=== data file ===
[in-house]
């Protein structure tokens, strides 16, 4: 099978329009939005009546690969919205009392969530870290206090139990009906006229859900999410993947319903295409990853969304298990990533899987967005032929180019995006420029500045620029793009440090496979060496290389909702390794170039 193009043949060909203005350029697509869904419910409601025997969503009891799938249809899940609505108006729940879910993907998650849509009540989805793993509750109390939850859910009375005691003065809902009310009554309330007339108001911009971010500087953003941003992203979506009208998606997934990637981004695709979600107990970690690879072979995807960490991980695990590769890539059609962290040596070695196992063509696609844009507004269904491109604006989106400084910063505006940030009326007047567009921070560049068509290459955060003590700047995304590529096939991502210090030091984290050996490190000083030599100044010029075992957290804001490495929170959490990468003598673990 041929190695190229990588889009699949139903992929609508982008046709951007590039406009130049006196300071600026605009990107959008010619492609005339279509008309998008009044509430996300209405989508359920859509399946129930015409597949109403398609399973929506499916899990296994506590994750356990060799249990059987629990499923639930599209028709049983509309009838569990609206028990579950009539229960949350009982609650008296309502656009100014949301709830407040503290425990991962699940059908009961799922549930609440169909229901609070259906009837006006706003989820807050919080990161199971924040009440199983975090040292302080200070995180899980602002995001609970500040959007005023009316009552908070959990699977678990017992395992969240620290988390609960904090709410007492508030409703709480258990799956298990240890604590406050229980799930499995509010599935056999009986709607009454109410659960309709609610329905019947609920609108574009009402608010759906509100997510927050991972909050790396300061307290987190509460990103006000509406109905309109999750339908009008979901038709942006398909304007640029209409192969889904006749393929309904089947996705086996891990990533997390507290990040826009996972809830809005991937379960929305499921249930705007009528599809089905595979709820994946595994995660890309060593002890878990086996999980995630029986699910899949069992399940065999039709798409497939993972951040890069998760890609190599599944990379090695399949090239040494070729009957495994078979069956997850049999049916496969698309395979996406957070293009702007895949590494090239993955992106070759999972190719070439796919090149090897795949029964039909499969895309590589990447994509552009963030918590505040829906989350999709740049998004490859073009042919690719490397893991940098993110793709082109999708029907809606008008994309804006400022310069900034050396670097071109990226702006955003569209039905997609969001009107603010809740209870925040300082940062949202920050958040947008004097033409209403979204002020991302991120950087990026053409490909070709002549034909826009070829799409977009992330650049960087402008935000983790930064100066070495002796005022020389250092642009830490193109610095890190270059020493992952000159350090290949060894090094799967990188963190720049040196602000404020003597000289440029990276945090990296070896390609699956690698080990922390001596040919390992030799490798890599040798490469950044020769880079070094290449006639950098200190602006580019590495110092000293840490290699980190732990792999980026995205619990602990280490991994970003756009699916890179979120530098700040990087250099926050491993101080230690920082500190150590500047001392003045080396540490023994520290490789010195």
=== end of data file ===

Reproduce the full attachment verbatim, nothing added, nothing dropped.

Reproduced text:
[in-house]
């Protein structure tokens, strides 16, 4: 099978329009939005009546690969919205009392969530870290206090139990009906006229859900999410993947319903295409990853969304298990990533899987967005032929180019995006420029500045620029793009440090496979060496290389909702390794170039 193009043949060909203005350029697509869904419910409601025997969503009891799938249809899940609505108006729940879910993907998650849509009540989805793993509750109390939850859910009375005691003065809902009310009554309330007339108001911009971010500087953003941003992203979506009208998606997934990637981004695709979600107990970690690879072979995807960490991980695990590769890539059609962290040596070695196992063509696609844009507004269904491109604006989106400084910063505006940030009326007047567009921070560049068509290459955060003590700047995304590529096939991502210090030091984290050996490190000083030599100044010029075992957290804001490495929170959490990468003598673990 041929190695190229990588889009699949139903992929609508982008046709951007590039406009130049006196300071600026605009990107959008010619492609005339279509008309998008009044509430996300209405989508359920859509399946129930015409597949109403398609399973929506499916899990296994506590994750356990060799249990059987629990499923639930599209028709049983509309009838569990609206028990579950009539229960949350009982609650008296309502656009100014949301709830407040503290425990991962699940059908009961799922549930609440169909229901609070259906009837006006706003989820807050919080990161199971924040009440199983975090040292302080200070995180899980602002995001609970500040959007005023009316009552908070959990699977678990017992395992969240620290988390609960904090709410007492508030409703709480258990799956298990240890604590406050229980799930499995509010599935056999009986709607009454109410659960309709609610329905019947609920609108574009009402608010759906509100997510927050991972909050790396300061307290987190509460990103006000509406109905309109999750339908009008979901038709942006398909304007640029209409192969889904006749393929309904089947996705086996891990990533997390507290990040826009996972809830809005991937379960929305499921249930705007009528599809089905595979709820994946595994995660890309060593002890878990086996999980995630029986699910899949069992399940065999039709798409497939993972951040890069998760890609190599599944990379090695399949090239040494070729009957495994078979069956997850049999049916496969698309395979996406957070293009702007895949590494090239993955992106070759999972190719070439796919090149090897795949029964039909499969895309590589990447994509552009963030918590505040829906989350999709740049998004490859073009042919690719490397893991940098993110793709082109999708029907809606008008994309804006400022310069900034050396670097071109990226702006955003569209039905997609969001009107603010809740209870925040300082940062949202920050958040947008004097033409209403979204002020991302991120950087990026053409490909070709002549034909826009070829799409977009992330650049960087402008935000983790930064100066070495002796005022020389250092642009830490193109610095890190270059020493992952000159350090290949060894090094799967990188963190720049040196602000404020003597000289440029990276945090990296070896390609699956690698080990922390001596040919390992030799490798890599040798490469950044020769880079070094290449006639950098200190602006580019590495110092000293840490290699980190732990792999980026995205619990602990280490991994970003756009699916890179979120530098700040990087250099926050491993101080230690920082500190150590500047001392003045080396540490023994520290490789010195």